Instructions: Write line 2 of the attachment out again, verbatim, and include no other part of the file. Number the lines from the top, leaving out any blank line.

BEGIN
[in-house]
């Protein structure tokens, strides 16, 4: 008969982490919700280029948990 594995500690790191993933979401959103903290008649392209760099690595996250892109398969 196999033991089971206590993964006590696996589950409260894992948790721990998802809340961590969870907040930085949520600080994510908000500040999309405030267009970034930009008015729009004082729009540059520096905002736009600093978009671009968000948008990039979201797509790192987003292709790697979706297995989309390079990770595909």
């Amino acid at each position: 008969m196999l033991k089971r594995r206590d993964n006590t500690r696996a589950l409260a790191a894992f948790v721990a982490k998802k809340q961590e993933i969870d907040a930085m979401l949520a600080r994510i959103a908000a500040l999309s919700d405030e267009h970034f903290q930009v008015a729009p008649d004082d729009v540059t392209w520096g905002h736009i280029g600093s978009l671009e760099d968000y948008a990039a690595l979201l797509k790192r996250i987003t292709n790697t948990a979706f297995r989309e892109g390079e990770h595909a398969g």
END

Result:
């Protein structure tokens, strides 16, 4: 008969982490919700280029948990 594995500690790191993933979401959103903290008649392209760099690595996250892109398969 196999033991089971206590993964006590696996589950409260894992948790721990998802809340961590969870907040930085949520600080994510908000500040999309405030267009970034930009008015729009004082729009540059520096905002736009600093978009671009968000948008990039979201797509790192987003292709790697979706297995989309390079990770595909």